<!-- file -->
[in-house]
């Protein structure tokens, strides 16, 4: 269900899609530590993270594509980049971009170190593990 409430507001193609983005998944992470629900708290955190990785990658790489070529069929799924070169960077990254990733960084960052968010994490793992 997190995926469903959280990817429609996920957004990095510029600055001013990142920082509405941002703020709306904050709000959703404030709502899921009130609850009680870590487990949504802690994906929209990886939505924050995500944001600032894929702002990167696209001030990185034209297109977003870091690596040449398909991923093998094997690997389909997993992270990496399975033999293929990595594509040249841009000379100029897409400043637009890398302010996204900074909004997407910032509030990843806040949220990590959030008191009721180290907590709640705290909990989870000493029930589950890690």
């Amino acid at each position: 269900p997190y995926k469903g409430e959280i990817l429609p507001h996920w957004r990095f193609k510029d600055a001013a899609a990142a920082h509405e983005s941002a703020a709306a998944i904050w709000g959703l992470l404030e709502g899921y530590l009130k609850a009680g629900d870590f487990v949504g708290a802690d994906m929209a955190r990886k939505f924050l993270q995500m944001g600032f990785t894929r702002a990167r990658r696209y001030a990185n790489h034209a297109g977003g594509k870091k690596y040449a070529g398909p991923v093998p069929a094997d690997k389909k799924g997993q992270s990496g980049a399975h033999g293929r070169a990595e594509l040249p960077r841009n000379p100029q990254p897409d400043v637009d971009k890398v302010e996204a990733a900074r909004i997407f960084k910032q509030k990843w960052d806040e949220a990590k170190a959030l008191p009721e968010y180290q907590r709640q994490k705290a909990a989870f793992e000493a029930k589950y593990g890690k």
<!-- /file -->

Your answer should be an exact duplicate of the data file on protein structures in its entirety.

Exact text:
[in-house]
């Protein structure tokens, strides 16, 4: 269900899609530590993270594509980049971009170190593990 409430507001193609983005998944992470629900708290955190990785990658790489070529069929799924070169960077990254990733960084960052968010994490793992 997190995926469903959280990817429609996920957004990095510029600055001013990142920082509405941002703020709306904050709000959703404030709502899921009130609850009680870590487990949504802690994906929209990886939505924050995500944001600032894929702002990167696209001030990185034209297109977003870091690596040449398909991923093998094997690997389909997993992270990496399975033999293929990595594509040249841009000379100029897409400043637009890398302010996204900074909004997407910032509030990843806040949220990590959030008191009721180290907590709640705290909990989870000493029930589950890690």
């Amino acid at each position: 269900p997190y995926k469903g409430e959280i990817l429609p507001h996920w957004r990095f193609k510029d600055a001013a899609a990142a920082h509405e983005s941002a703020a709306a998944i904050w709000g959703l992470l404030e709502g899921y530590l009130k609850a009680g629900d870590f487990v949504g708290a802690d994906m929209a955190r990886k939505f924050l993270q995500m944001g600032f990785t894929r702002a990167r990658r696209y001030a990185n790489h034209a297109g977003g594509k870091k690596y040449a070529g398909p991923v093998p069929a094997d690997k389909k799924g997993q992270s990496g980049a399975h033999g293929r070169a990595e594509l040249p960077r841009n000379p100029q990254p897409d400043v637009d971009k890398v302010e996204a990733a900074r909004i997407f960084k910032q509030k990843w960052d806040e949220a990590k170190a959030l008191p009721e968010y180290q907590r709640q994490k705290a909990a989870f793992e000493a029930k589950y593990g890690k």